ISSN (Print) - 0012-9976 | ISSN (Online) - 2349-8846

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Impact of Public Distribution System on Quality and Diversity of Food Consumption

The public distribution system is criticised for encouraging the poor to satiate their hunger with cheap cereals at the expense of other non-cereal food items, thus indirectly aggravating deficiencies of protein and other nutrients. An in-depth analysis shows that this is not actually so; the consumption of some non-cereal foods increases with the consumption of cereals, indicating a complementary relationship. This becomes possible through the implicit savings the PDS generates for its beneficiaries, due to subsidised cereal prices. Despite this, nutrient deficiency among poorer sections persists, and a comprehensive expansion of the PDS introducing certain non-cereal foods into its ambit can help tackle this issue.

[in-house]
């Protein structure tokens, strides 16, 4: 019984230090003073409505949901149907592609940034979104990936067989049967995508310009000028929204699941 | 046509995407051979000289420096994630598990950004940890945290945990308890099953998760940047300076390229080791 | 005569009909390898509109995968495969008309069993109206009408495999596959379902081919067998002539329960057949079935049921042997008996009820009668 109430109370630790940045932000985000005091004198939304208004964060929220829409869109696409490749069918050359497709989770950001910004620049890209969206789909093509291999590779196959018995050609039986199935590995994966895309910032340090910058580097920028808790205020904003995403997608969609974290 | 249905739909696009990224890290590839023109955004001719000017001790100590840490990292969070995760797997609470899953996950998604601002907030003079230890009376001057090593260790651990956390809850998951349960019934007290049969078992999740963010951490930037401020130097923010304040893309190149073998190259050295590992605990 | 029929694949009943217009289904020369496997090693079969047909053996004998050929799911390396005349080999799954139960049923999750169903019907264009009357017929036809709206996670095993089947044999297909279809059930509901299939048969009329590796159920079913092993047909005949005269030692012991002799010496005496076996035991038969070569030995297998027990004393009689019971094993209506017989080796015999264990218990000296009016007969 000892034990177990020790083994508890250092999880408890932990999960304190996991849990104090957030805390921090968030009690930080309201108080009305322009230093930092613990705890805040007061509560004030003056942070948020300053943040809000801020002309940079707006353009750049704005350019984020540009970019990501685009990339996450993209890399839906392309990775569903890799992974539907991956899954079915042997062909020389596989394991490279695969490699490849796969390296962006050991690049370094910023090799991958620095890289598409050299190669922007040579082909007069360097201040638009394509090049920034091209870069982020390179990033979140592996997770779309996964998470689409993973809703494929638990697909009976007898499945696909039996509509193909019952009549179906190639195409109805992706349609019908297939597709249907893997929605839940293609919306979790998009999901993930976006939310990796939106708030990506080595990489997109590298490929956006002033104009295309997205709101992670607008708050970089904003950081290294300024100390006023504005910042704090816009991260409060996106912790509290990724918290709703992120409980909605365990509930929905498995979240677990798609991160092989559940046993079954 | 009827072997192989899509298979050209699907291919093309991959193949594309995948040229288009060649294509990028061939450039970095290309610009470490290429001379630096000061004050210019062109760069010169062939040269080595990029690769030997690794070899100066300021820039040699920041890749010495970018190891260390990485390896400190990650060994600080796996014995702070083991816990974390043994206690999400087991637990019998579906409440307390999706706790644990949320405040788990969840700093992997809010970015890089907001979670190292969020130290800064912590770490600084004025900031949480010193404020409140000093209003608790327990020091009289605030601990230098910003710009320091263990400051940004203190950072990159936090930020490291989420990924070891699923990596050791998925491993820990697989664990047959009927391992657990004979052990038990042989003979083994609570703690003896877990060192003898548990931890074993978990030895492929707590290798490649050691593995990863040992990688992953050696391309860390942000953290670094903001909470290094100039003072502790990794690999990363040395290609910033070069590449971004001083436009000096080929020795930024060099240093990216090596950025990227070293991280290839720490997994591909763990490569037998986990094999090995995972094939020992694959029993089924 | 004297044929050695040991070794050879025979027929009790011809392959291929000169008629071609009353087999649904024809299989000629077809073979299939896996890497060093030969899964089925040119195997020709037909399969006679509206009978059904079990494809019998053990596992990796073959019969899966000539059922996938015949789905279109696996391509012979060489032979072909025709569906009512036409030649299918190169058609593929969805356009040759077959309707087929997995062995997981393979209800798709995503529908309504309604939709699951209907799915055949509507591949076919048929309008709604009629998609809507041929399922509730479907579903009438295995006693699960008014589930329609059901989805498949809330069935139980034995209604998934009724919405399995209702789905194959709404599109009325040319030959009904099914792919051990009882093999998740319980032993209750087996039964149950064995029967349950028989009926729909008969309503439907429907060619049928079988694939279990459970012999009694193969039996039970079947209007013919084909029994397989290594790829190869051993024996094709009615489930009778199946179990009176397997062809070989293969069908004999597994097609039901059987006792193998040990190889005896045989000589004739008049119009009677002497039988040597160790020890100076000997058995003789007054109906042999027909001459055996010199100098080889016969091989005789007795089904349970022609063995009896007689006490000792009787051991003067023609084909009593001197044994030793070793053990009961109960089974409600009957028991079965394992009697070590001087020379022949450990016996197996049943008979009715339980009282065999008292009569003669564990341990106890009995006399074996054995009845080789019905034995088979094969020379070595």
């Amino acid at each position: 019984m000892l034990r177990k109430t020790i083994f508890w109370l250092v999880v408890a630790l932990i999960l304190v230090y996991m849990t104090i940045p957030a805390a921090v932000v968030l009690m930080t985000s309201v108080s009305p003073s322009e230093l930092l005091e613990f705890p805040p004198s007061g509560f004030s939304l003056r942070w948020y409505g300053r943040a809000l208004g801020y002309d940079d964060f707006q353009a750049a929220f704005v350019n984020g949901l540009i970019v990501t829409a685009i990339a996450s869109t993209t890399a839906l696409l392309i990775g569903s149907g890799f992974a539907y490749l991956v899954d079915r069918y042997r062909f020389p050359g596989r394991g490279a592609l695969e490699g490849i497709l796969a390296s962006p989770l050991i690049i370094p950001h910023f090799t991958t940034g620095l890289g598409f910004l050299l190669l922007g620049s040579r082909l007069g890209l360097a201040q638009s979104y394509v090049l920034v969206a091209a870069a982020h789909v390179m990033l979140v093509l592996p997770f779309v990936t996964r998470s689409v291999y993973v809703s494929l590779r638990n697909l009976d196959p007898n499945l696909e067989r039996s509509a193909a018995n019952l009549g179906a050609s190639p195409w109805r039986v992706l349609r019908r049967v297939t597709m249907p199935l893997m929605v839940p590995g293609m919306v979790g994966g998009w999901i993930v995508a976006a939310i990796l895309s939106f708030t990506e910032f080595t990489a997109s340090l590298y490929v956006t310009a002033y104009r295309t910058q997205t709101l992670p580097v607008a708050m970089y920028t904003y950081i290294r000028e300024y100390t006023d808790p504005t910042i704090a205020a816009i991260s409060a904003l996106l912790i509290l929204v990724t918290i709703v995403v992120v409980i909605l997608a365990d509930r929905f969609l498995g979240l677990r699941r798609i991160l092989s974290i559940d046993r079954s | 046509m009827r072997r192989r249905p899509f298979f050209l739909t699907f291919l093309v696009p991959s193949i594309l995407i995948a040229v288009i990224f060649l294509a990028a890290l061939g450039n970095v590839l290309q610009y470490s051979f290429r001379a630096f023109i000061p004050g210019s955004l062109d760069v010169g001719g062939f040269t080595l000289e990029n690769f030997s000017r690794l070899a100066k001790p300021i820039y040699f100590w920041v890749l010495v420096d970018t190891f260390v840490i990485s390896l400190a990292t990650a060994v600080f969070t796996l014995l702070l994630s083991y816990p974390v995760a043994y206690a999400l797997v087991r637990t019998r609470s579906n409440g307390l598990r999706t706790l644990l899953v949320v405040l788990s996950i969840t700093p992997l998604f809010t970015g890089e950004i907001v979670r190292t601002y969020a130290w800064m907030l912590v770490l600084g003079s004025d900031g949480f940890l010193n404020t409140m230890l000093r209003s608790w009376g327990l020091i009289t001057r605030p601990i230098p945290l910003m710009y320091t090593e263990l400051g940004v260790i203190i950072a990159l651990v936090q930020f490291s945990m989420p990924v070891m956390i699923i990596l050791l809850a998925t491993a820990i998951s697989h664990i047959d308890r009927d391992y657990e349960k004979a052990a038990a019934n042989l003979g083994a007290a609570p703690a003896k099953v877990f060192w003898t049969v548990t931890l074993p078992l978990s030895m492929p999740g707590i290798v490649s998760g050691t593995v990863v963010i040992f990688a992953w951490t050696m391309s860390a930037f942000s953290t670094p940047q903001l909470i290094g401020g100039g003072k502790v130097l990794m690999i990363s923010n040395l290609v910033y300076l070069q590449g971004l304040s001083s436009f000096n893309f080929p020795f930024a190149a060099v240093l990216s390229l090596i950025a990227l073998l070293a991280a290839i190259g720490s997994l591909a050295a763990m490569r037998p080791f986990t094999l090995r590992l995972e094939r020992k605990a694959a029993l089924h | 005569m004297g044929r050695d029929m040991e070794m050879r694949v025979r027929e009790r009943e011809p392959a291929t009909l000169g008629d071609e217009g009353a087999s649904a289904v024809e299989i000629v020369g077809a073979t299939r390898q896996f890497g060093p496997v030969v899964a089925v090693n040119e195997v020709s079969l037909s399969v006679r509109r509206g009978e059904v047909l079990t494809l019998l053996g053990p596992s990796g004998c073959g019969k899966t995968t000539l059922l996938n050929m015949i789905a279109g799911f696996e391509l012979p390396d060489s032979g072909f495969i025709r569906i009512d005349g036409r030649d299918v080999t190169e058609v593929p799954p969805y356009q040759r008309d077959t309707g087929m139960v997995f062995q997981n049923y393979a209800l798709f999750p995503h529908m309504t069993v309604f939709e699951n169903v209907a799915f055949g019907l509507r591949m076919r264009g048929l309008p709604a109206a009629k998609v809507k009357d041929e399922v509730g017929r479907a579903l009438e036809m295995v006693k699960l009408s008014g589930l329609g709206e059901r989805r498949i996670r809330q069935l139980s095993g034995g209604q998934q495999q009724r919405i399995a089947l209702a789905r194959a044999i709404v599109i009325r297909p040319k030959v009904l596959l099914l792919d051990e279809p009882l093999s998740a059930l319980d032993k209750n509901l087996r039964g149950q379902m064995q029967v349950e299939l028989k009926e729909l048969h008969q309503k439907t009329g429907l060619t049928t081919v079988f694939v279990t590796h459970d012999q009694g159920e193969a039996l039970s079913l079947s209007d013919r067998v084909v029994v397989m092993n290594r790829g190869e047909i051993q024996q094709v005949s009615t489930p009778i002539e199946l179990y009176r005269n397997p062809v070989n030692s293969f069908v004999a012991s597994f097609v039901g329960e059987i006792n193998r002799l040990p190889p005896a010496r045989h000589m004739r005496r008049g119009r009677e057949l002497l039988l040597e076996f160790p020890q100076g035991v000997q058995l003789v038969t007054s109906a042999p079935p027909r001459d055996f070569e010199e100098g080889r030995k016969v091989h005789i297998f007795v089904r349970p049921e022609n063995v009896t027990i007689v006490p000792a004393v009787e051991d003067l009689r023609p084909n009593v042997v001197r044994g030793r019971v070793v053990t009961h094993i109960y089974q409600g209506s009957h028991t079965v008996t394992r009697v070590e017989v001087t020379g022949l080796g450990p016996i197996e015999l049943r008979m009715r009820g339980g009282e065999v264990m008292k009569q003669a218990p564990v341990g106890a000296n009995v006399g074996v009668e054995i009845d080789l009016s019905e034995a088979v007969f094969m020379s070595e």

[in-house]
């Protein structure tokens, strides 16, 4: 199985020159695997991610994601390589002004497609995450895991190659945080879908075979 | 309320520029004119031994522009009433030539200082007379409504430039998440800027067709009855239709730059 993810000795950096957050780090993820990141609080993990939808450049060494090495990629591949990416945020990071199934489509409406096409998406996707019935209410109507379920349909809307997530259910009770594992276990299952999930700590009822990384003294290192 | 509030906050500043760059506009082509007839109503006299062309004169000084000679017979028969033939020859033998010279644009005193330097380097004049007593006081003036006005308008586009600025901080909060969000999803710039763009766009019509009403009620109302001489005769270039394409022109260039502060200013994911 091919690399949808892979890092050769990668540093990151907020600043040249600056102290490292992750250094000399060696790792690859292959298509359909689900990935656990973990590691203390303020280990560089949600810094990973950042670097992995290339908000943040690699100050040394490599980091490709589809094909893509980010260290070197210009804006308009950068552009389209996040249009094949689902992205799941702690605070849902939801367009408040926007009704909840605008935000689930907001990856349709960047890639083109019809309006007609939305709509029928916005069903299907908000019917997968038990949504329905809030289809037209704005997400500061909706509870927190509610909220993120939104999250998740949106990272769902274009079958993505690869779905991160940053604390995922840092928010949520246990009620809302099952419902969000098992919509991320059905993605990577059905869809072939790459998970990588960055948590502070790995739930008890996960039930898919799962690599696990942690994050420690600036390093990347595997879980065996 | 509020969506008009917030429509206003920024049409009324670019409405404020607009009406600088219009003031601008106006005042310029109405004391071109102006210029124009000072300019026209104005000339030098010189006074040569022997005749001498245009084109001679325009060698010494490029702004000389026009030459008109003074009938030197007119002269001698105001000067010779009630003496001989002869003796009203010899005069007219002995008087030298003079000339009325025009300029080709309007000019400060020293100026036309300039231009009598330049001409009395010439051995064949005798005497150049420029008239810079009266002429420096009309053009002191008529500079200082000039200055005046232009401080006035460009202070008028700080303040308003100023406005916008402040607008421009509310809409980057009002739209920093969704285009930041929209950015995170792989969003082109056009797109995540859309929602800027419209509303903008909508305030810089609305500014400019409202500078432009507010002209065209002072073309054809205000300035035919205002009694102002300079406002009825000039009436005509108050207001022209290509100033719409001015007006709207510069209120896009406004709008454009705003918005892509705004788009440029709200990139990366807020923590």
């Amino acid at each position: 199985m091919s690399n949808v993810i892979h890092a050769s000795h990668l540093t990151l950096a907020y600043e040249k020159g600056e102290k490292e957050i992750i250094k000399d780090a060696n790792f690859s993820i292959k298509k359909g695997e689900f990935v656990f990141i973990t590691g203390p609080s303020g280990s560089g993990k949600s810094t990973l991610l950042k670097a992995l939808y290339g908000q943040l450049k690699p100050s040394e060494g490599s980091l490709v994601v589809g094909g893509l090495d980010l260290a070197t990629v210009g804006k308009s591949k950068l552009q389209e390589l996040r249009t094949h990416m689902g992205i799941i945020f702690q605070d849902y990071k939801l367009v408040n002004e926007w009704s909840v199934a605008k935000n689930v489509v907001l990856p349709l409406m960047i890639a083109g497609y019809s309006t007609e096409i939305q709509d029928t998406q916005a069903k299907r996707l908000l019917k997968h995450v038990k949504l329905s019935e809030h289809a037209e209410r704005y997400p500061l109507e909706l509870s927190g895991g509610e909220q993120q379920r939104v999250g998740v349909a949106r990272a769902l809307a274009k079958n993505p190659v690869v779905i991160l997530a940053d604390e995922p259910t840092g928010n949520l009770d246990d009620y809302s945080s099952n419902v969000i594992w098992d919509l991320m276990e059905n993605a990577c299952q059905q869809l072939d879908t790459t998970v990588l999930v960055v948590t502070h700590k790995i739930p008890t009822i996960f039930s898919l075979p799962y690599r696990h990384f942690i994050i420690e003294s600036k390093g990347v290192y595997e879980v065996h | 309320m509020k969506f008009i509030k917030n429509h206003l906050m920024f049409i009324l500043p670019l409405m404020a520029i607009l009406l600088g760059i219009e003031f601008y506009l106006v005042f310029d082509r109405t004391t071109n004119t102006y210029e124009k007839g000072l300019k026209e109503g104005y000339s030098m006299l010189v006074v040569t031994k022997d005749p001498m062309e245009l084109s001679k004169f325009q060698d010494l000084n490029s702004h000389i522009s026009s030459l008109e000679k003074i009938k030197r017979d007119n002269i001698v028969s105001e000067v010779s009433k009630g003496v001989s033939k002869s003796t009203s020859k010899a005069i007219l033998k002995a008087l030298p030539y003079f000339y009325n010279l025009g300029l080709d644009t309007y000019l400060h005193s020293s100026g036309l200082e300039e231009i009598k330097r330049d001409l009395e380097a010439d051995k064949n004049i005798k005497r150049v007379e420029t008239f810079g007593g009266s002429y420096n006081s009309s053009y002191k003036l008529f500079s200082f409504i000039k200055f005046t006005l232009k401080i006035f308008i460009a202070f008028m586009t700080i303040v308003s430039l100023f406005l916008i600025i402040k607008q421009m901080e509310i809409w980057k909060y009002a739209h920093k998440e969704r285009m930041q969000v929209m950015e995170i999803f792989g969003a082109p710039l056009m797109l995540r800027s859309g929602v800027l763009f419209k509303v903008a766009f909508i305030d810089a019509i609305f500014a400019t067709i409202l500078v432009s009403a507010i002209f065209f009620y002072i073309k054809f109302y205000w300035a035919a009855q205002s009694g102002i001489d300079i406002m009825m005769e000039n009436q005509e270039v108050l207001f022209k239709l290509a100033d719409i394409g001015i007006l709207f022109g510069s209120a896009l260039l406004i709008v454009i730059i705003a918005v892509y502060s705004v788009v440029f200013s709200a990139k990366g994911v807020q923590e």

Millets in the Indian Plate

Millets can play a role in providing nutrition security as they are rich in various macro and micronutrients, and can help to fight various non-communicable diseases. Hence, a suggestion was made to include them in the basket of goods provided through the public distribution system. The findings of this article suggest that, with the present level of production, millets can be provided in some states of India which have culturally grown as well as consumed them. However, scaling this policy to the national level may not be possible unless rigorous measures are undertaken to improve production as well as consumer acceptability.
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